A Startling Fact about Moving: Relocation Stress

You’ve just moved mom into a retirement neighborhood and she is suddenly forgetful, depressed, and can’t sleep.  You thought this was the best solution for her care and now things appear worse, what is going on?If this scenario sounds familiar to you be assured, you are not alone!  I recently attended a seminar by Gero Soultions at the National Association of Senior Move Managers (NASMM) Convention that talked about Relocation Stress and Transfer Trauma.  Relocation Stress Syndrome (RSS) and Transfer Trauma were approved as a diagnosis in the early 1990’s.  It refers to a set of symptoms that result from a transfer from one environment to another.  The interesting aspect of Relocation Stress Syndrome and Transfer Trauma is that many retirement communities are unaware of it.  As a member of NASMM, I feel it is part of my responsibility to educate people on the subject.

The Symptoms

The following is an excerpt from “Relocation Stress Syndrome in Older Adults” by Tracy Greene Mintz, MA, MSW, ACSW from Social Work Today Vol. 5 No. 6 P. 38  The full article can be found at: http://www.snapforseniors.com/portals/0/pdfs/relocationstress.pdf

“Symptoms of RSS are the same in all age groups. They can include exhaustion, sleep disturbance, anxiety, financial strain, grief and loss, depression, and disorientation. In older people, these symptoms can quickly become exacerbated by dementia, mild cognitive impairment, poor physical health, frailty, lack of support system, and sensory impairment. Do clients understand why they were relocated? Did they participate in the decision? Can they see and hear sufficiently in their new accommodations to learn their way around a new building or neighborhood? Do they have anyone to help them pack or move? Will they remember that this is no longer their home? Can they keep their doctor? Friends? Pet?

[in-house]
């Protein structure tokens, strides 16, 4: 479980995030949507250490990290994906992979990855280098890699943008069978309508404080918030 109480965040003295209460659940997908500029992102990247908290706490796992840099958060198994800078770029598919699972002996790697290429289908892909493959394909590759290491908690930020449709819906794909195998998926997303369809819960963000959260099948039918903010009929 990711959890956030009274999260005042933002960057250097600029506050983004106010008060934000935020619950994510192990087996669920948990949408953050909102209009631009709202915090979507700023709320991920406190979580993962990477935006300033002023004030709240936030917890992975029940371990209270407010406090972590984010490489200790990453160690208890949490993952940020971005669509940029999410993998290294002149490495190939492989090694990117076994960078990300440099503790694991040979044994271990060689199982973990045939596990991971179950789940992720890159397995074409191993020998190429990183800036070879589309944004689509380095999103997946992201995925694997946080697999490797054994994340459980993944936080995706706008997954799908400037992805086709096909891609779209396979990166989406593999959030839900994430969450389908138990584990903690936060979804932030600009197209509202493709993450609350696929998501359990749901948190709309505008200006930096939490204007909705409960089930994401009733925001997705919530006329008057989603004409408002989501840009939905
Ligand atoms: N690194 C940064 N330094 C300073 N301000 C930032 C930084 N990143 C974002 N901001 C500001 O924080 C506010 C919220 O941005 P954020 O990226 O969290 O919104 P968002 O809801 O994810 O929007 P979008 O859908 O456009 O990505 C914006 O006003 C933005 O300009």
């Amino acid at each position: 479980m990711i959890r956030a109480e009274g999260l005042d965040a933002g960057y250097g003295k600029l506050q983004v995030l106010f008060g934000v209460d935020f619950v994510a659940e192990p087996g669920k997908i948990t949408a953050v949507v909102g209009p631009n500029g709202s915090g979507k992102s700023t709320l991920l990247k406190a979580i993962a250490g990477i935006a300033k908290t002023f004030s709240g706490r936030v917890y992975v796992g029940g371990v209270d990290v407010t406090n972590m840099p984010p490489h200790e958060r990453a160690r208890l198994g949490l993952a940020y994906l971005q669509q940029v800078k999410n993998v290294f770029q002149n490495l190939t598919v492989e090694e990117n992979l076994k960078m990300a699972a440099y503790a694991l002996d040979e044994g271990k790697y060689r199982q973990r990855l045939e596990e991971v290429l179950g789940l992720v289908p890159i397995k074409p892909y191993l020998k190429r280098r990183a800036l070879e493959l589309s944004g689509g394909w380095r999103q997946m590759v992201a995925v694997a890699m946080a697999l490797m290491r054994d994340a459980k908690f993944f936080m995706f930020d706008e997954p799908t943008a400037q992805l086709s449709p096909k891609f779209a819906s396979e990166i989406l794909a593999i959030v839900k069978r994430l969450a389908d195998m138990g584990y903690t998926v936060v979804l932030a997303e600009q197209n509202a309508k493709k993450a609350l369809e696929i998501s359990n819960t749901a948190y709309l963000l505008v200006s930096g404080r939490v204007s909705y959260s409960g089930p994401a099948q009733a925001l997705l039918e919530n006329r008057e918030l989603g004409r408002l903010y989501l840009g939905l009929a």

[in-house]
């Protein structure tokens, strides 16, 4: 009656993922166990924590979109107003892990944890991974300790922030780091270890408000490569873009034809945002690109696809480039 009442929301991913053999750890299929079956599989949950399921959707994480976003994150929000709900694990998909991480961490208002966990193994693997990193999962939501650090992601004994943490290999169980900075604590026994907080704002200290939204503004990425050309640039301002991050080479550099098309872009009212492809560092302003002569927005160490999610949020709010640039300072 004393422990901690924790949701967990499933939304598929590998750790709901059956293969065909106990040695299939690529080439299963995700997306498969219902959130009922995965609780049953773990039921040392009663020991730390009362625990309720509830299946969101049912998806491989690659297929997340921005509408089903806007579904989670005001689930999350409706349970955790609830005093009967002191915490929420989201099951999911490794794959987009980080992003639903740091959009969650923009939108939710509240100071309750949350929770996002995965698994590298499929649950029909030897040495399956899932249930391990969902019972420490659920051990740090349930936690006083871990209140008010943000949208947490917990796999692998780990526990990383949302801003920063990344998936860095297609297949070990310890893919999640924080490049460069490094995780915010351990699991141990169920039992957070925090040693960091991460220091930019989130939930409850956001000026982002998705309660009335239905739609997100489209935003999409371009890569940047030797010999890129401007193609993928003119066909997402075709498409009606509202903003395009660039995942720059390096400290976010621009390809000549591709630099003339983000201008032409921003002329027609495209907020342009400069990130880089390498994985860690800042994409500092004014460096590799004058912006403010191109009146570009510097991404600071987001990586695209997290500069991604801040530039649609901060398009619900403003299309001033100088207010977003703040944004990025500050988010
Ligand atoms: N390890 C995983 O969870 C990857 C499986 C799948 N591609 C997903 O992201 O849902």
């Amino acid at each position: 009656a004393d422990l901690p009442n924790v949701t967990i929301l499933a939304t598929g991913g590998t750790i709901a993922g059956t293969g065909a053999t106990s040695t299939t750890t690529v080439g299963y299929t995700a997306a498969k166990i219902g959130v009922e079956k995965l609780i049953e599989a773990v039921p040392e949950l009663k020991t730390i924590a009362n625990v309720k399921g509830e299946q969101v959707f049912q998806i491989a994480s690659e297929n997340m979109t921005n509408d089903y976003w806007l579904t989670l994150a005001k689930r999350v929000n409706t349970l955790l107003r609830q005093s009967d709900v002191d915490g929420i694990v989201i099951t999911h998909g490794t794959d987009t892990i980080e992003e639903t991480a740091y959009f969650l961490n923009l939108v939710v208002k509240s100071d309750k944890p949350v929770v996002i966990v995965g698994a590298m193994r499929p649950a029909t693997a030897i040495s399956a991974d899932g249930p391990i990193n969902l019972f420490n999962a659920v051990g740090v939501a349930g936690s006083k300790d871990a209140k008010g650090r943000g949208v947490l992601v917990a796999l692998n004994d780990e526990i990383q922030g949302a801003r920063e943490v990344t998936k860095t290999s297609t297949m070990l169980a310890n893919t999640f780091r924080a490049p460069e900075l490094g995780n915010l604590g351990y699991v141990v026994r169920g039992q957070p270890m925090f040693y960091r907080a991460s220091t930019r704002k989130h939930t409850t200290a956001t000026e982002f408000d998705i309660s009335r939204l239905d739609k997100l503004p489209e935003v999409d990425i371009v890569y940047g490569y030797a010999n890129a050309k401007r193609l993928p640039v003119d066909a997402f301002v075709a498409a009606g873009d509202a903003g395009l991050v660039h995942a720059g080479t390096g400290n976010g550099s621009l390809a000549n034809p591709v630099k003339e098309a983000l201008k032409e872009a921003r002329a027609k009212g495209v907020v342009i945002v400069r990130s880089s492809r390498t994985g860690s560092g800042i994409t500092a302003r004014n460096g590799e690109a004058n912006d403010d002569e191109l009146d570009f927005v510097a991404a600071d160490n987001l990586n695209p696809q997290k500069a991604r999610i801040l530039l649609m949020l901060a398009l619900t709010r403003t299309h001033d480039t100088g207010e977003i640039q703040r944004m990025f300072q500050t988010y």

For social workers, RSS symptoms meet the diagnostic criteria for adjustment disorder (Diagnostic and Statistical Manual of Mental Disorders IV). Moving is an adjustment that some people make easier than others. Mood and mental changes that can occur include depression, anger, suicidal ideation, confusion, anxiety, and paranoia. Some may exhibit denial by over idealizing the move (Isn’t this place wonderful? Everything is just perfect!). Behaviors we are likely to see in older people are somatic complaints, wandering, aggression, isolation, excessive demands for medical and nonmedical attention, and substance use, abuse, or misuse. Physical signs may include pain, agitation, aggression, incontinence, appetite or weight changes, sleep disturbance, and the most dreaded yet too common—falls. Adjustment disorder can take up to three months to manifest. Those can be three difficult and heart-breaking months for residents, family, and staff. In the Los Angeles facility survey previously mentioned, one third of new residents had an acute hospitalization within 30 days of moving into the residential care facility. At the affiliated nursing home, 11% of new residents passed away within 30 days. If the disorder does not resolve after six months, it is no longer about adjustment, and the relocation may have triggered another chronic illness.”

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